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admirable affection Antilochus Antiphanes artist Athenian Athens audience beauty Browning Browning's Burke character Christian civilization cloud colours criticism Ctesiphon death Deloraine Demosthenes dream Dublin duty earth Edmund Burke eloquence endeavour Eumelus Euripides expression faith feeling genius give glory Greek hand happy heart heaven hero Homeric Homeric Greek honour human imagination instinct intellect king lady live Lord Marmion Menander Menelaus Mercutio mind modern moral mystery nation nature never noble o'er object orator painting Paracelsus passage passion peculiar perhaps picture poems poet poetical poetry political praise present racter RECOLLECTIONS remarkable respect ROMEO AND JULIET scene seems sense Shakespeare Sheridan society soul speak speech spirit success sure sympathy tell Tennyson thee things thou thought tion tragedy true truth Virgil Walter Scott Warren Hastings woman women words Wordsworth
Page 170 - All we have willed or hoped or dreamed of good, shall exist ; Not its semblance, but itself ; no beauty, nor good, nor power • Whose voice has gone forth, but each survives for the melodist When eternity affirms the conception of an hour.
Page 148 - AN old, mad, blind, despised, and dying king ; Princes, the dregs of their dull race, who flow Through public scorn — mud from a muddy spring ; Rulers, who neither see, nor feel, nor know. But leech-like to their fainting country cling...
Page 162 - Ah, did you once see Shelley plain, And did he stop and speak to you, And did you speak to him again? How strange it seems and new!
Page 48 - I said in mine heart, Go to now, I will prove thee with mirth, therefore enjoy pleasure : and behold, this also is vanity. I said of laughter, It is mad : and of mirth, What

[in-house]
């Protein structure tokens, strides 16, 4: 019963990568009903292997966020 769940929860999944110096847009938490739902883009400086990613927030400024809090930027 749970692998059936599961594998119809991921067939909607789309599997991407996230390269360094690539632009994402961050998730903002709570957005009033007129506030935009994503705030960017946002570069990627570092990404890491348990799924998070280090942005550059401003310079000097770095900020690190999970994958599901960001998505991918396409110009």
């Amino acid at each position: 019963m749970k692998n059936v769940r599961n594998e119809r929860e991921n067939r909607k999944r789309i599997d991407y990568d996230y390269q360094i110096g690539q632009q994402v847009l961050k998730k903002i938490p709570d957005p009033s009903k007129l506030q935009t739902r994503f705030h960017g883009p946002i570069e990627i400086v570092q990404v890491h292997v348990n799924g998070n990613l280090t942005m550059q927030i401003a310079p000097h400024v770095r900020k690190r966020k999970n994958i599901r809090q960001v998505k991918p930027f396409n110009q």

Page 314 - Stern Lawgiver! yet thou dost wear The Godhead's most benignant grace; Nor know we anything so fair As is the smile upon thy face: Flowers laugh before thee on their beds And fragrance in thy footing treads; Thou dost preserve the stars from wrong; And the most ancient heavens, through thee, Are fresh and strong.
Page 170 - All we have willed or hoped or dreamed of good shall exist; Not its semblance, but itself; no beauty, nor good, nor power "Whose voice has gone forth, but each survives for the melodist When eternity affirms the conception of an hour. The high that proved too high, the heroic for earth too hard, The passion that left the ground to lose itself in the sky, Are music sent up to God by the lover and the bard; Enough that he heard it once: we shall hear it byand-by.
Page 169 - That arm is wrongly put — and there again — A fault to pardon in the drawing's lines, Its body, so to speak : its soul is right, He means right — that, a child may understand.
Page 124 - She stretcheth out her hand to the poor; yea, she reacheth forth her hands to the needy.
Page 147 - Eternal process moving on, From state to state the spirit walks ; And these are but the shatter'd stalks, Or ruin'd chrysalis of one. Nor blame I Death, because he bare The use of virtue out of earth : I know transplanted human worth Will bloom to profit, otherwhere. For this alone on Death I wreak The wrath that garners in my heart ; He put our lives so far apart We cannot hear each other speak.